I am such a huge superfan of Jonathan Harris. I saw Phylotaxis in 2006 when I was researching unique interfaces and ever since I’ve been entranced by how he tells stories: his own, like The Whale Hunt ; or all our stories, like We Feel Fine or I Want You To Want Me , which I was lucky enough to see at New York’s MoMA in 2008.
This project, Today begun when turned 30, encompasses a simple ritual of taking one photo a day and posting it to his website before going to sleep, along with a short story.
This is a short film about Jonathan’s project, made a few weeks after he stopped it, by his friend, Scott Thrift which I found to be a glorious contemplation on the passage of time and the nature of memory and flexing your remember muscles:
- your greatest creation is your life story
- story as a technique to organize your past
- I’ve grown as a result of this project, but I’m not sure what I’ve grown into
- we need time to create our stories and time to make sense of our experiences
- we need privacy and space to grow
The whole piece and Harris’ thoughts reminded me of a marvelous concept: the Japanese notion “Ma”
Ma (間) is a concept of absence and in-between. Apart from space, ma is applied to the discussion of time as well, revealing that in Japan there was ‘not even a distinction between space and time like in modern Western thought’. The word ‘ma’ essentially refers to ‘an “interval” between two (or more) spatial or temporal things and events. Thus it is not only used in compounds to suggest measurement but carries meanings such as gap, opening, space between, time between…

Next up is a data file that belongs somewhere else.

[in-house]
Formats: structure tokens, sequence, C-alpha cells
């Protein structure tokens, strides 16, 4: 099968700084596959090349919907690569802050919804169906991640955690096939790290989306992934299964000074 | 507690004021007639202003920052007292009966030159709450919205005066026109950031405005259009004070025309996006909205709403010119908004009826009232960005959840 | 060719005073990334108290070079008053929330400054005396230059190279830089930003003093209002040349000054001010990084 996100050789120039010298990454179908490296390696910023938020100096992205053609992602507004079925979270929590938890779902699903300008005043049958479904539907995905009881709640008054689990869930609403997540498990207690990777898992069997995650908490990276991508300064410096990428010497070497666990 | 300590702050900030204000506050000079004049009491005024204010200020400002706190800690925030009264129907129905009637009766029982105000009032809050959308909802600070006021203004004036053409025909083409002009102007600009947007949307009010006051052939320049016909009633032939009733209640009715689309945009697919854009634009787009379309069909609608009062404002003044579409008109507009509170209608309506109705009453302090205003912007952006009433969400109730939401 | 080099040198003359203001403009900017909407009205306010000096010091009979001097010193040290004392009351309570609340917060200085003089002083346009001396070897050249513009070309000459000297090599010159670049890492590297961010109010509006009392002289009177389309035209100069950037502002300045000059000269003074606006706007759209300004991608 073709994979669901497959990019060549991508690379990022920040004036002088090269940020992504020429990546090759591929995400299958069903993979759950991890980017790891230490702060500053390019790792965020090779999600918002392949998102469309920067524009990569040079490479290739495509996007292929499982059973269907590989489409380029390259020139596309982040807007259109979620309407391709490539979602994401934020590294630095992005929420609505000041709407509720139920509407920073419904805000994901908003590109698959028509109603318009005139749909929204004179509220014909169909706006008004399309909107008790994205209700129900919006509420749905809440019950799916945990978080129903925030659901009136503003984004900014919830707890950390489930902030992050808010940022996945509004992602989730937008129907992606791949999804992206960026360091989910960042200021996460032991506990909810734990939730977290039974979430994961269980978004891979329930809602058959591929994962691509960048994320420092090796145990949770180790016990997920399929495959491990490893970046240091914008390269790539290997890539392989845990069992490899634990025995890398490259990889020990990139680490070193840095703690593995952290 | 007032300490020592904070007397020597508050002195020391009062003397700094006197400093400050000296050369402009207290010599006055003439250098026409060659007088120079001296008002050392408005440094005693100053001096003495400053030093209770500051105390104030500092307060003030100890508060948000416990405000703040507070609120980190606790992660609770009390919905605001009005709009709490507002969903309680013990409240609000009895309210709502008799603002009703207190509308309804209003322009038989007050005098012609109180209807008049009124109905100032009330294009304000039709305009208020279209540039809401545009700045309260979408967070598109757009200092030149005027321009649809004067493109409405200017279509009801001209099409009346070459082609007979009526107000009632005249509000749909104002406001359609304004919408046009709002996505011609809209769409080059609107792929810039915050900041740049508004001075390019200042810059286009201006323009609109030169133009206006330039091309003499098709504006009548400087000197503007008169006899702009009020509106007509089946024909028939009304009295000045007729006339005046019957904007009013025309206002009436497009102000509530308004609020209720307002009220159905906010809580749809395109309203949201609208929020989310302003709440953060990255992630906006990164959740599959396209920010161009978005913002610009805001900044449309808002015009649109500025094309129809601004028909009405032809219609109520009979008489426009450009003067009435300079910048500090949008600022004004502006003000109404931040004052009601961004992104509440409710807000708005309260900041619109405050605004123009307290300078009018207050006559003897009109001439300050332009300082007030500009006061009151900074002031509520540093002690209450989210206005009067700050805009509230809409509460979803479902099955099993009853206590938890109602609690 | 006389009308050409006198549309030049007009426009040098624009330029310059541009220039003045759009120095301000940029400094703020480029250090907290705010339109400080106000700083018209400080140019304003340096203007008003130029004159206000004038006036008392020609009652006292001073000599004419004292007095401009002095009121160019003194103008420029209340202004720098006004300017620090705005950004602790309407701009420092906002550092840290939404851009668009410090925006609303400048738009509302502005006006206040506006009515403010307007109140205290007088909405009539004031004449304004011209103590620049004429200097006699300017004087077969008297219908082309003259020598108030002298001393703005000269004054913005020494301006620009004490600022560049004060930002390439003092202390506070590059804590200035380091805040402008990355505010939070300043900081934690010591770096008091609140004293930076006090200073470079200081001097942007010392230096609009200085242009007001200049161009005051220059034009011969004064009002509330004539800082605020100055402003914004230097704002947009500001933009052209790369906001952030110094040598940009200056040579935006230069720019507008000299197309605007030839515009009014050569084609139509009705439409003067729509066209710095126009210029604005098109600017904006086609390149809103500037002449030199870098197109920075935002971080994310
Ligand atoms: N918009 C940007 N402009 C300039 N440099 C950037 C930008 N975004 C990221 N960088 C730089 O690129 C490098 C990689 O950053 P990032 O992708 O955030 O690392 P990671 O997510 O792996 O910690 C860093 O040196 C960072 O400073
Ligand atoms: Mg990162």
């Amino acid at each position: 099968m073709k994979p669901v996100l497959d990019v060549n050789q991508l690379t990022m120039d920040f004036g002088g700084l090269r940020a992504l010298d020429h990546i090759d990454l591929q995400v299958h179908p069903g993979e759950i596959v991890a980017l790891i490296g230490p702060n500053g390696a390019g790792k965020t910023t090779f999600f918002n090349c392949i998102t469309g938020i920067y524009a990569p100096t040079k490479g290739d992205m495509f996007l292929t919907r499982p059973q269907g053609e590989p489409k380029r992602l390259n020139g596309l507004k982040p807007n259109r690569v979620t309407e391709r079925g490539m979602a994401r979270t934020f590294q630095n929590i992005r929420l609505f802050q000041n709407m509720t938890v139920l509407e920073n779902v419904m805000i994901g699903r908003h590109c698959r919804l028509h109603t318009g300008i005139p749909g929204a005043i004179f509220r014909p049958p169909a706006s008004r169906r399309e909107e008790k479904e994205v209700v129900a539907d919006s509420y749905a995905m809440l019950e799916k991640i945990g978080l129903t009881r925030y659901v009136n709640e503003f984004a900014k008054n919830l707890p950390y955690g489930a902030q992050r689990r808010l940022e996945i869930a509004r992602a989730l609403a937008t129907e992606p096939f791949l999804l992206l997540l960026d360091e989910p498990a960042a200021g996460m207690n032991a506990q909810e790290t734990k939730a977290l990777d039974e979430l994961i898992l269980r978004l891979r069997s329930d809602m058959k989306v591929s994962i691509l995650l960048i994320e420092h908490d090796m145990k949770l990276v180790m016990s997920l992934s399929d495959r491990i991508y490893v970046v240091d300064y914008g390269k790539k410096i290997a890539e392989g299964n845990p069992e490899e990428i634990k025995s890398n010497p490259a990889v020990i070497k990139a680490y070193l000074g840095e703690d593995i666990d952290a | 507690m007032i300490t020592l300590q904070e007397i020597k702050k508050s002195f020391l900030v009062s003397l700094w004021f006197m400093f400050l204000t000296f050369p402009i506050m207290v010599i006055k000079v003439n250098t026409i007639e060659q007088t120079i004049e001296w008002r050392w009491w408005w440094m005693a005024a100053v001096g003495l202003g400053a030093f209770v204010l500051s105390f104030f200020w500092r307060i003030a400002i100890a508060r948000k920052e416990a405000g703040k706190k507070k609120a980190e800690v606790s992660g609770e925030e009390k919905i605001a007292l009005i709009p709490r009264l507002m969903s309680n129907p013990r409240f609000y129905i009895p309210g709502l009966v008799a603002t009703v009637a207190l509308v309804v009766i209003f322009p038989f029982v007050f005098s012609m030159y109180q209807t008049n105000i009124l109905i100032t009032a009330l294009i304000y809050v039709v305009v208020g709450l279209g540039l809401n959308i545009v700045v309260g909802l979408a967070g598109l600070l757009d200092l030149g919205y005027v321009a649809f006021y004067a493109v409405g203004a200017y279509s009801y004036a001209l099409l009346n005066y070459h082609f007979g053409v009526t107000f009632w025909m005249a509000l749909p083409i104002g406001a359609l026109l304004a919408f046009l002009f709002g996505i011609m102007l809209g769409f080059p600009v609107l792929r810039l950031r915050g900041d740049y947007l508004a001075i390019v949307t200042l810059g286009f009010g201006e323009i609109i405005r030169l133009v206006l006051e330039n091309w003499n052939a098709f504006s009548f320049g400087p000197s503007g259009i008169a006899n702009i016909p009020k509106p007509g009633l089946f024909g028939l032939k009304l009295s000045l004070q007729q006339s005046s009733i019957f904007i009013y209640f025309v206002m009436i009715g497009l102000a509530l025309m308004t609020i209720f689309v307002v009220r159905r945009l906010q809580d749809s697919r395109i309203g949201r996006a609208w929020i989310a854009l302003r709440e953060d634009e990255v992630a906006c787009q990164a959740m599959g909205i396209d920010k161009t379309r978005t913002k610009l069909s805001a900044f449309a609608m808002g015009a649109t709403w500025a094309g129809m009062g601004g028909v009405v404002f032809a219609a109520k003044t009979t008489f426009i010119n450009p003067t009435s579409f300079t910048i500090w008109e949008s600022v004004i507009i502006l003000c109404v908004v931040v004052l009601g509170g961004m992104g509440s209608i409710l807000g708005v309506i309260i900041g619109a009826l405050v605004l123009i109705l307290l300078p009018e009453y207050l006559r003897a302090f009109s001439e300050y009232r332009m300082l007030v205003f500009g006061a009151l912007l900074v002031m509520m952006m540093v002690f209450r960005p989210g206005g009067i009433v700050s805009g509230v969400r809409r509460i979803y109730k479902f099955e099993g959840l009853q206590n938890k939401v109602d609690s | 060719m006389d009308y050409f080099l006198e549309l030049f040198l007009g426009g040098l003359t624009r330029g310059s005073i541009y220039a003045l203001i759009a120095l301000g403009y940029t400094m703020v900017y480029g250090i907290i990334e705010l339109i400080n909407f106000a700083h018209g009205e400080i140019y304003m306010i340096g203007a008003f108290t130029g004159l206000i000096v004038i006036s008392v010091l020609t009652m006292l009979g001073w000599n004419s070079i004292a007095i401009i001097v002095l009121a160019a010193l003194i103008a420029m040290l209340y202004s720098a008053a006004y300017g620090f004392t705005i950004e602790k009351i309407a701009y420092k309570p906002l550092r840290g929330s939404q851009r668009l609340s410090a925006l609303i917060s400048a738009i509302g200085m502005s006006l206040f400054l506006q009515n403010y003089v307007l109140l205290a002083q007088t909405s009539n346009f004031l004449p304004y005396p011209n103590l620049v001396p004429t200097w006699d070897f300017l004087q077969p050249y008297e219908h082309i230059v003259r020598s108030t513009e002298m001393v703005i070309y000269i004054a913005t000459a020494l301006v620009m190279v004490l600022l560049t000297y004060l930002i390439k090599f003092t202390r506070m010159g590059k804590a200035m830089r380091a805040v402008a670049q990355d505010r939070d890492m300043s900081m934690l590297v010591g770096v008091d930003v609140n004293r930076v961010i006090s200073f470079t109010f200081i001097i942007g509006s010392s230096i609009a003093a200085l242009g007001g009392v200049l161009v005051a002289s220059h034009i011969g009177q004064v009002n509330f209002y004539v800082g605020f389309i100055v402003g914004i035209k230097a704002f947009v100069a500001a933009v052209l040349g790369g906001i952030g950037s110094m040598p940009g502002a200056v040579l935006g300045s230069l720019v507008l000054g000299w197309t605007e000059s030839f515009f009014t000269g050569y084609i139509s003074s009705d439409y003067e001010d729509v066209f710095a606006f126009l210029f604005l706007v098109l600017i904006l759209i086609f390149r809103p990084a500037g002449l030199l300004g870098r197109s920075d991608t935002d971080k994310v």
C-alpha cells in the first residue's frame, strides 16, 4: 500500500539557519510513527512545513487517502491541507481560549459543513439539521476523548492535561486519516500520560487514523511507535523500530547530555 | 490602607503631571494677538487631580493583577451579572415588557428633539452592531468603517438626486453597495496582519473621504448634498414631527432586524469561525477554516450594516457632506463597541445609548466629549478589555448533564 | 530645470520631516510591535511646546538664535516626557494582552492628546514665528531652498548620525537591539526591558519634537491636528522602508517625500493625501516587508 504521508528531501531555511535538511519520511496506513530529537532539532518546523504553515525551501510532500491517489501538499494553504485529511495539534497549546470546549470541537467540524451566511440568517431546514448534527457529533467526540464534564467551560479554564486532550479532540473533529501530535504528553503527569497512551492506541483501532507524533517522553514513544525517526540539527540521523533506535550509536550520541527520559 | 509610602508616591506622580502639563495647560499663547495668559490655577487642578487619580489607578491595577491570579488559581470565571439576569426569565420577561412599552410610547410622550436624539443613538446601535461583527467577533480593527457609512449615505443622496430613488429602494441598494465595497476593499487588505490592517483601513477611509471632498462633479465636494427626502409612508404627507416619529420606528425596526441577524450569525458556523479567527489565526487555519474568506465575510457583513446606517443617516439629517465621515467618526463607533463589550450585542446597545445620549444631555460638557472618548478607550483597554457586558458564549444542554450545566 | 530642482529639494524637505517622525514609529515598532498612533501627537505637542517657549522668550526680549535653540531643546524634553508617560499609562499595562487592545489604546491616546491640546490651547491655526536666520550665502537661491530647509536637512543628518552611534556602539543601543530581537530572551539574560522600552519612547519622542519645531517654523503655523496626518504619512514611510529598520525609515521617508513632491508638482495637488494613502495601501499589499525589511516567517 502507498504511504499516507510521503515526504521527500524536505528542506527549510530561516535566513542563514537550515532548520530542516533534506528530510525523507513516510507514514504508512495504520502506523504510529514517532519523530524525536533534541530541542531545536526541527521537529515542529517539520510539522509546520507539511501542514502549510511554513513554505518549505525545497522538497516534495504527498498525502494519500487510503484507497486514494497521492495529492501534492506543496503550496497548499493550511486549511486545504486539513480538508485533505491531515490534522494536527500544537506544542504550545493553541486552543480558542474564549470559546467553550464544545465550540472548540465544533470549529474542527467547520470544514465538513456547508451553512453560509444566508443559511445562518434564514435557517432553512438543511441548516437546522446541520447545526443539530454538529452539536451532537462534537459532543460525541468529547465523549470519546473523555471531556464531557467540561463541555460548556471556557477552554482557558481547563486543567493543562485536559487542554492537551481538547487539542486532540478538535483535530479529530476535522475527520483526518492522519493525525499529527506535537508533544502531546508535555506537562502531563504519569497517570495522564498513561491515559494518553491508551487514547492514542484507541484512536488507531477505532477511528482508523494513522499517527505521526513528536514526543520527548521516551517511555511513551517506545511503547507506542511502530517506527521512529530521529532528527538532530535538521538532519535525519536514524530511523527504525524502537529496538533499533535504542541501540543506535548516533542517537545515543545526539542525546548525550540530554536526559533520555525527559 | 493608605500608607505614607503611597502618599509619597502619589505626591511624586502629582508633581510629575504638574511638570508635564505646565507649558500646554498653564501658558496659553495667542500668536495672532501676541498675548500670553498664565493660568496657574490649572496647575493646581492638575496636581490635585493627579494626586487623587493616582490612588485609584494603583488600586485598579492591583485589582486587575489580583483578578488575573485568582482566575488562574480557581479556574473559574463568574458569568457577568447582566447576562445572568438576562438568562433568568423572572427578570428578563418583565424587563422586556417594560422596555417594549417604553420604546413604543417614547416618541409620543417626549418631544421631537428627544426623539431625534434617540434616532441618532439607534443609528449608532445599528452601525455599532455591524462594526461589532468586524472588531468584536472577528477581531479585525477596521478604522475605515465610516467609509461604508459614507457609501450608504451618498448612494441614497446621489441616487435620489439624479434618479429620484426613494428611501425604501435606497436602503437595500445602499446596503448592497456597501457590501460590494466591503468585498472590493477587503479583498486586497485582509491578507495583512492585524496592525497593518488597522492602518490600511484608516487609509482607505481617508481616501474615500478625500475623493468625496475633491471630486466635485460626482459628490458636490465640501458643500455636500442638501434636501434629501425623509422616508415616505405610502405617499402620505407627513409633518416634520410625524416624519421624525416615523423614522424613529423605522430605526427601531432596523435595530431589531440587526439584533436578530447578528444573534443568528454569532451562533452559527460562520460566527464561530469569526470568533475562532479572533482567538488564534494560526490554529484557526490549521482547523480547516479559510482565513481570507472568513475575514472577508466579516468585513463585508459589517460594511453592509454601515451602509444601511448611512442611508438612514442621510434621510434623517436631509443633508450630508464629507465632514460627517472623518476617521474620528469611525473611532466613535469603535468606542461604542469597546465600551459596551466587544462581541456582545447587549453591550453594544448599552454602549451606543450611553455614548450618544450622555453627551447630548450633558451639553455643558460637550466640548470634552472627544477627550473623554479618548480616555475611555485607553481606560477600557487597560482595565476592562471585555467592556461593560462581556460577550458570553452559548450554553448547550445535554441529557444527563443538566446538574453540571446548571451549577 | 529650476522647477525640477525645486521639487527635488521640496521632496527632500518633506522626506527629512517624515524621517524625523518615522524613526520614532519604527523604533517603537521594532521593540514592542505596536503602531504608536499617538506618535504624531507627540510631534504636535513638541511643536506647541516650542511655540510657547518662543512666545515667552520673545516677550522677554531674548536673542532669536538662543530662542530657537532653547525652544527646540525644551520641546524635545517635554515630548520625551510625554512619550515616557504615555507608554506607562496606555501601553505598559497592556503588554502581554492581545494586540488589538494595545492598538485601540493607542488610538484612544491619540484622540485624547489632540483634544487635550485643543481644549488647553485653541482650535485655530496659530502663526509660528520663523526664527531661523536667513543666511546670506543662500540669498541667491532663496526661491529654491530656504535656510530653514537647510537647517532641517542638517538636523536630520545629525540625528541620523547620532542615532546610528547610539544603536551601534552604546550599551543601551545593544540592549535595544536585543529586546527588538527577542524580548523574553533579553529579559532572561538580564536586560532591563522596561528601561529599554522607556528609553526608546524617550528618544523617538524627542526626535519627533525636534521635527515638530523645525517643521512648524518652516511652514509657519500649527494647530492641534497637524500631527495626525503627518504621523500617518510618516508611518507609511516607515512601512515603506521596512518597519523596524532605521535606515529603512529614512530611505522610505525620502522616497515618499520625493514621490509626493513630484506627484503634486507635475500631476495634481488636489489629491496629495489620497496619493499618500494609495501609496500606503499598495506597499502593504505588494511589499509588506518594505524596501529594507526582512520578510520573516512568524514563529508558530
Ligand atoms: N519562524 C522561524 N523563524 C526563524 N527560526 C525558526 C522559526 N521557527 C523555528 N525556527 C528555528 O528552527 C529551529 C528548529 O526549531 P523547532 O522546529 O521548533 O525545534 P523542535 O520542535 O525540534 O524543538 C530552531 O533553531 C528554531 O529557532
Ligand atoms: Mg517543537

This spatio-temporal principle of ma underlies all traditional Japanese art forms. However, Like other Japanese aesthetic principles, ma goes beyond just being a ‘way of seeing’, but is a ‘way of life’ as well, for, as Japanese architect Arata Isozaki puts it, it is a ‘fluid term able to encompass many aspects of life in Japan. [Ma] describes both time and space through a notion of interval. (source)
- Thirty spokes meet in the hub,
- but the empty space between them
- is the essence of the wheel.
- Pots are formed from clay,
- but the empty space between it
- is the essence of the pot.
- Walls with windows and doors form the house,
- but the empty space within it
is the essence of the house
I’m a big believer in making the time and space to look at the clouds drift by…and now I know I’m just drinking in the ‘ma’ and letting myself grow.
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